AN EMPIRE UNDONE
The Wild Rise and Hard Fall of Chris Whittle
By Vance H. Trimble
Birch Lane 353pp $24.95
His empire and reputation in tatters, erstwhile media magnate Christopher Whittle in October, 1994, tapped out a 1,500-word mea culpa for the Knoxville News-Sentinel. The man who had salvaged a failing Esquire magazine, whose Channel One network had given advertisers a tap into schoolchildren's brains, and who had launched the revolutionary Edison Project school-reform plan, felt he owed an apology to his adoptive hometown. "Invention," he declared, "is not efficient. Efficiency comes after you invent something, not before. And the benefits of invention far outweigh the wastes inherent in the process."
What spin! What sizzle! What utter claptrap! With a rhetorical flourish, the native son of Etowah, Tenn., was seeking to obscure the fact that he had killed the once-promising Whittle Communications with a combination of personal and business extravagances, deluded forecasts of revenue growth, and a vintage-1980s unwillingness to operate anything in his life on a pay-as-you-go basis. Media conglomerates including Time Warner Inc. and Philips Electronics bought into Whittle's vision and lost hundreds of millions. In a Nixonesque denial, Whittle told the New Yorker magazine that he was not a huckster. The reason: "A huckster has an intent to mislead."
Perhaps that's true. But it hardly made Whittle less dangerous. At least a huckster stops the scam when he has nicked his mark. The honest huckster--if that's what Whittle was--is scarier. Having misled himself, he doesn't know when to stop shilling. He victimizes his marks and destroys himself.
This misguided and sometimes appalling behavior is given sympathetic treatment, and ultimately made comprehensible, in Vance H. Trimble's biography of Whittle, An Empire Undone. Trimble, who also has written biographies of retailing revolutionary Sam M. Walton and Federal Express Corp.'s Frederick W. Smith, tells Whittle's story in a rambling, conversational style. The book has a pro-Whittle slant, no doubt due in part to Trimble's decision to let Whittle read the manuscript before publication. However wrongheaded this viewpoint is, it allows us to see Whittle's demise not so much as a long-overdue comeuppance as the snuffing of potential.
It's easy to understand how Whittle developed his inflated self-confidence. His very first venture, a series of guides to orient college freshmen to their new locales, lost $60,000. But Whittle and partners--recent University of Tennessee graduates all--persuaded a UT professor to keep funding them. And the guides and various spin-offs eventually earned millions. This prompted the young entrepreneur to target ever-larger game: advertisers looking to reach narrowly defined targets. For them, he developed single-advertiser magazines, wall posters, and other new media. All were heavy on advertising, light on content, and fat targets for critics of Whittle's commercialism.
In 1979, Whittle and his college buddy Phillip Moffitt shocked New York's media community by acquiring the floundering Esquire. By 1986, Moffitt and Whittle split up their partnership--and friendship--in a divorce that left Whittle with the publishing company and Moffitt with control of Esquire.
Describing this period, Trimble begins spelling out Whittle's chief flaws: an inability to delegate, an almost megalomaniacal belief in his own ideas, and a huge appetite for the trappings of wealth. These observations are offered side-by-side with Trimble's odes to the entrepreneur's charm and insight. Unfettered by a partner, Whittle went into creative overdrive, dreaming up such ideas as the Special Reports single-topic magazines and Channel One. And each time a project seemed to be working, Whittle began to brainstorm its spin-offs, with his plans sketched out on yellow legal pads.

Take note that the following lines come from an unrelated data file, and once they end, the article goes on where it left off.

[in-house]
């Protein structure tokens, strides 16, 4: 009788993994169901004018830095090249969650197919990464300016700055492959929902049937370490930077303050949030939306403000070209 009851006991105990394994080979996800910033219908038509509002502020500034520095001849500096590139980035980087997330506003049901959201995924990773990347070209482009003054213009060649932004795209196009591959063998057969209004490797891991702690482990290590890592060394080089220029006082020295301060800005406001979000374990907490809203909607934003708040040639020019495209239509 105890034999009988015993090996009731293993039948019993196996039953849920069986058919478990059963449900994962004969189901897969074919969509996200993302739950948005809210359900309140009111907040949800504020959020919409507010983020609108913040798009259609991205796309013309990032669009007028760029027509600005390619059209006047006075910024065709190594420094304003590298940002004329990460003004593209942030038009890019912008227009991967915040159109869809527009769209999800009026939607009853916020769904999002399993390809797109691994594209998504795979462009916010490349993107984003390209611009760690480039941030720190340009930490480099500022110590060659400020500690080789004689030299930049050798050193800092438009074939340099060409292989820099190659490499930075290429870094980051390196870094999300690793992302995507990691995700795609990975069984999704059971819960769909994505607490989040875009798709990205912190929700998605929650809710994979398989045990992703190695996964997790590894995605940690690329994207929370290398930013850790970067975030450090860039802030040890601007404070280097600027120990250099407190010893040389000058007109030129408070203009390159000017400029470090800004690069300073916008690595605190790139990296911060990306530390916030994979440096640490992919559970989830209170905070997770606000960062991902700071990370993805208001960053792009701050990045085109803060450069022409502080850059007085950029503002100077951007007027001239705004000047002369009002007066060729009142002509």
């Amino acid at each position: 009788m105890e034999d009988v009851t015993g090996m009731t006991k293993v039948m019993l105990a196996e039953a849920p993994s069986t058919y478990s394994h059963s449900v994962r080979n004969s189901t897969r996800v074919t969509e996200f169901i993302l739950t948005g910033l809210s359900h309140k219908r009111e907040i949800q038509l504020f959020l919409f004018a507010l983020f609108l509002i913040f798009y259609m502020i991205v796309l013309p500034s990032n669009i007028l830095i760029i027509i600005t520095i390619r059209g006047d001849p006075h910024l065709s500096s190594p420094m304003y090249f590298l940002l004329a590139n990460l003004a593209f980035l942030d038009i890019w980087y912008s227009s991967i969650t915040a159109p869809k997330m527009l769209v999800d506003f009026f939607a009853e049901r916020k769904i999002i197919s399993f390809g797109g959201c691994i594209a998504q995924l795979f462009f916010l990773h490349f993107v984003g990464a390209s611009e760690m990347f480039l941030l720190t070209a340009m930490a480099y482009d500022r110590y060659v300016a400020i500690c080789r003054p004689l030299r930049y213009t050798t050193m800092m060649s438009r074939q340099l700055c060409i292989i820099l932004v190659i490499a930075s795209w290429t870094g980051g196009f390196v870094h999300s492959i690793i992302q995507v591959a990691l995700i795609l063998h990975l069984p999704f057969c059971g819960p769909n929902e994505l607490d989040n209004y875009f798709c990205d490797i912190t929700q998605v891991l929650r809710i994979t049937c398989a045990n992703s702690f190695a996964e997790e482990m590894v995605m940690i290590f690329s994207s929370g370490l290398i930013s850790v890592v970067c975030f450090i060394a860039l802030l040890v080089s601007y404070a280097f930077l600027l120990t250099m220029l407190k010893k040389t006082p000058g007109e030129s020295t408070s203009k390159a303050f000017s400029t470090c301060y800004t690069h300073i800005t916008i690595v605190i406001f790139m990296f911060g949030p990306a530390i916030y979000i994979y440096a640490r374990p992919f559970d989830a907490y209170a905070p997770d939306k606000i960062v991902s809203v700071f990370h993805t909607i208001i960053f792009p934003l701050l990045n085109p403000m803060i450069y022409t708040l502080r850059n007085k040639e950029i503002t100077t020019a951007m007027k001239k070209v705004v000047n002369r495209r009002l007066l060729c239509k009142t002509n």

Over time, Whittle's investors learned to dread those legal pads. After Esquire and Special Reports, Whittle seemed to lose the golden touch. Yet he continued to act like a Midas-cum-Medici: He commissioned celebrity architects to design a Vermont vacation home and a lavish New York apartment. He bagged trophy hires, such as former Jimmy Carter aide Hamilton Jordan and former Yale University President Benno C. Schmidt, at princely salaries. He traveled in a corporate jet, pledged $5.2 million to create a Whittle Scholars program at UT, and spent $50 million on a Knoxville headquarters--"historic Whittlesburg."
The author shows us a Whittle who reached these heights just as his company was hitting its depths. The Medical News Network, which beamed advertising-supported educational material to doctors' offices, was a bust. The education establishment rejected Channel One as crass commercialism, and to raise cash, it was sold to the K-III investment firm. Whittle's lofty plans for Edison, his extravagance, and his failings as a manager all converged. A group of backers, led by Philips Electronics, seized control. Other investors bailed out.
The Edison Project--Whittle's most brilliant conception, which combined demanding courses with the latest technology and teaching methods--fell victim to the empire's demise. In 1994, the project was scaled down as Whittle and Schmidt sparred for control. To keep Edison afloat--and to hold on to a modicum of control--Whittle sold three of his four homes. The last time Trimble interviewed him, Whittle rhapsodized about the Edison Project's outlook. "His yellow legal pads already had notations for some possible spin-offs," Trimble writes. All together now, former Whittle investors: "Uh-oh."